Expression of frustration.

Today I bring you enlightenment.

Sparked by this meme, this subject of interpreters came up in a conversation with a friend recently:

Friend: “I’m sure this happened to you often.”

I have so many things to say about this. Thankfully, I can say everything without requiring an interpreter. Here I go…

Access to interpreters is essential for the signing deaf community, just as access to education is essential for all. Ever since retiring from the public school system, I have not had regular access to interpreters. When conversing with non-signers, I make do with the old-fashioned paper and pen method or the newfangled way, where I type on my phone or in a word processor. Interpreters are most useful for meetings or when I deal with impatient medical professionals who would otherwise give me watered-down information.

When I was in school, though, they were vital. Imagine going to school and being unable to understand anything the teacher says. What if everyone else in class understands the teacher, except for you, yet you’re expected to perform at the same level as your peers?

So, we’ve all had shitty teachers and good ones. For me, access to education came in four different exciting combinations:

Great teacher + great interpreter = full access!

Shitty teacher + great interpreter = full access, but I suffer like the rest of my peers.

Great teacher + shitty interpreter = I suffer.

Shitty teacher + shitty interpreter = WHAT EVEN IS THE POINT?

There was only a one in four chance I had access to quality education. And that’s assuming the great interpreter was skilled enough to convey 100% of the information.

One of my friends is an ASL interpreter, and it was from her that I learned–more than fifteen years after graduating high school–that I had the right to request a different interpreter if I didn’t like the one I got. I had no idea!

Since my high school had a handful of deaf students, we had access to a potpourri of interpreters for the year. Much like teachers, there were different interpreters for different classes. During my first two years, an interpreter named Jerene had trouble understanding me. She had difficulty understanding my deaf friends too. I could tell when Jerene flubbed either by lipreading her or going by how the teacher would respond. I’d clarify only to receive a meek smirk and, “Oh, sorry!” from Jerene when she should have acknowledged her mistake to the class and repeated what I’d said.

On the other end of the spectrum, there was Elizabeth, who made me out to be an engaged but shy student who always had a good understanding of the material. Someone’s certainly done their homework… and it wasn’t me! Elizabeth was the “long monologue” interpreter in the meme.

Then… there were the rest who were at least all certified ASL interpreters. Before that, I had, ugh… bored moms who had a loose grasp on sign language. From kindergarten until the seventh grade, the “interpreters” I had were people who claimed to know how to sign in their job interview.

Imagine being taught at school by someone without a teaching degree who got the job because they either exaggerated their qualifications or because of limited options.

Furthermore, these so-called interpreters certainly did not know ASL. At the time, neither did I: I learned Signed Exact English (SEE) at home, much like how hearing kids first learn to speak and write at home. Just as written English and spoken English are still one language, SEE was simply a different form of English. Zoée, a former SEE user, tells me that it’s a thing from our generation (the 80s-90s) and claims that the younger generations are baffled when they see signs from SEE.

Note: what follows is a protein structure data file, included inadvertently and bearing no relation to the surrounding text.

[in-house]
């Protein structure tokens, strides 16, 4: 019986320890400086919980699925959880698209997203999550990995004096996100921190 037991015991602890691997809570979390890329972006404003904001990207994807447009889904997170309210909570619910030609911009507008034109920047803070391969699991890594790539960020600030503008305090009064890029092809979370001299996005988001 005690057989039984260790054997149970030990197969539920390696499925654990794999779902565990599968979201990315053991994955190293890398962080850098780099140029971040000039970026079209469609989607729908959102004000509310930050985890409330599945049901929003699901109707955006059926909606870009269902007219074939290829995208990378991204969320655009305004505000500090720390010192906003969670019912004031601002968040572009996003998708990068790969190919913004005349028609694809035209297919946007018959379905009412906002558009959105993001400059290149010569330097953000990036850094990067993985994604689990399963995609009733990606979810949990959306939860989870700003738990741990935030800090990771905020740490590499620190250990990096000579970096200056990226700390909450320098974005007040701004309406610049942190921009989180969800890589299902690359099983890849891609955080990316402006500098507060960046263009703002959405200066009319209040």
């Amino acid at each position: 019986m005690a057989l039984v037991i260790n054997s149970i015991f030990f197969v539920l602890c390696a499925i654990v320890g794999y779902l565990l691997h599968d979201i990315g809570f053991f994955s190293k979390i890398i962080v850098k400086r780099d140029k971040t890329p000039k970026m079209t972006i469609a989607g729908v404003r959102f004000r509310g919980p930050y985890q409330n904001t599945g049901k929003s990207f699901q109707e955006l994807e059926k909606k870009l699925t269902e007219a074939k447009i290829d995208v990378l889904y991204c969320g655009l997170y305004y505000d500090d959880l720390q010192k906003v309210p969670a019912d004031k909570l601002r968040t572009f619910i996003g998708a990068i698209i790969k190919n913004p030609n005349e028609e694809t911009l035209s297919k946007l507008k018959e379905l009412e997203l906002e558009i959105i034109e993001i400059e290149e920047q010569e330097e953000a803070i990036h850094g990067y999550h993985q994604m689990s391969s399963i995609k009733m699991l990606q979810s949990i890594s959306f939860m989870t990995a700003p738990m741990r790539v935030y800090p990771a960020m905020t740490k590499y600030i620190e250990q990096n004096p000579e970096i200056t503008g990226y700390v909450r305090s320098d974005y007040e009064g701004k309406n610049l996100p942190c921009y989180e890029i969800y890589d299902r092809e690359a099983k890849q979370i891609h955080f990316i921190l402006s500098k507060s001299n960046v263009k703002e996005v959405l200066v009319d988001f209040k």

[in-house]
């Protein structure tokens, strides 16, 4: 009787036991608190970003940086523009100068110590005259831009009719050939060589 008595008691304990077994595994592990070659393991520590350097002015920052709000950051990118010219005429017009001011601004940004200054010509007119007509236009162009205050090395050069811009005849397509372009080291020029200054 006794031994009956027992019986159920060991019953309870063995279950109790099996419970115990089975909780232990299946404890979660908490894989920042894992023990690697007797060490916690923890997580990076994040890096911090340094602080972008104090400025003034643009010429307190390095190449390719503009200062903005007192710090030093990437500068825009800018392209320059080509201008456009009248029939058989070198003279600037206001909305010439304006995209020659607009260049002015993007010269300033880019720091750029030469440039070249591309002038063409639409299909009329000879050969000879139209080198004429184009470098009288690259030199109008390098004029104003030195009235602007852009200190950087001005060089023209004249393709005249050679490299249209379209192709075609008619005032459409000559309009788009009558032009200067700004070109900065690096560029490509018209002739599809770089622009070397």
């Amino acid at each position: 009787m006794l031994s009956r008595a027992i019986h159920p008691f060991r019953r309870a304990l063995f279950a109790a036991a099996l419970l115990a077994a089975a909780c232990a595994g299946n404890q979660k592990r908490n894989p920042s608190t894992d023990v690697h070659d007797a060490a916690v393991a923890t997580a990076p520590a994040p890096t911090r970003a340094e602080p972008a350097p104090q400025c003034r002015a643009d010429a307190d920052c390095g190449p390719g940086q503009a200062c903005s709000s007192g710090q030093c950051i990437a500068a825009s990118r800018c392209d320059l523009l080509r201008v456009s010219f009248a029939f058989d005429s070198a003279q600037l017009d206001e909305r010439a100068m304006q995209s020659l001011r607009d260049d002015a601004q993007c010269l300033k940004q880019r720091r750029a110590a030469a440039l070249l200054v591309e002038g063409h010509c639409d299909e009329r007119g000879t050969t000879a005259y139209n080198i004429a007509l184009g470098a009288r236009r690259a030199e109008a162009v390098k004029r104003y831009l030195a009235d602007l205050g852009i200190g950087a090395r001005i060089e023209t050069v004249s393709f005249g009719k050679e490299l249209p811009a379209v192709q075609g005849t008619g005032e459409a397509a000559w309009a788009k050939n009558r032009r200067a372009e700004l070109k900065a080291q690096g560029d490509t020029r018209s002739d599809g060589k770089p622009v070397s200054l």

At school, kids have lessons to help them improve their reading comprehension and language skills. I’d be removed from music lessons to practice speaking with a speech therapist. I never had sign language classes, never mind ASL classes. All the ASL I know now, I learned through immersion. Most of the kids I learned from, especially those who went to my school, did not use ASL as their primary language.

So, it wasn’t until high school where I was exposed to ASL-certified interpreters when I started to move away from SEE. After high school, I stopped using ASL regularly. My primary mode of communication ever since has been written English. I am grateful when I have an interpreter to facilitate communication; however, I am more confident in expressing my thoughts via writing. I don’t have to worry about a Jerene making me look like a doofus or over-selling my genius with an interpreter like Elizabeth.

Still, I’ve been significantly more fortunate than many deaf people. I was born in an area that had resources for deaf people and their families. My parents had money. I had access to language from birth. And, honestly, even though I deserved to have equal access, what I had *was* better than nothing.

Imagine barely being able to communicate with your family. Imagine going to school where all the teachers’ voices were garbled and navigating all the assignments without instruction. You might manage to learn to read and write on your own, but not well. Then, when you leave school and enter the workforce, those around you wonder why you’re barely literate. They’ll dare to compare you to immigrants who went on to master English, not understanding that, unlike immigrants, you were deprived of a language as a child.

TL;DR: Hearing friend shares a meme: I turn it into a long monologue.

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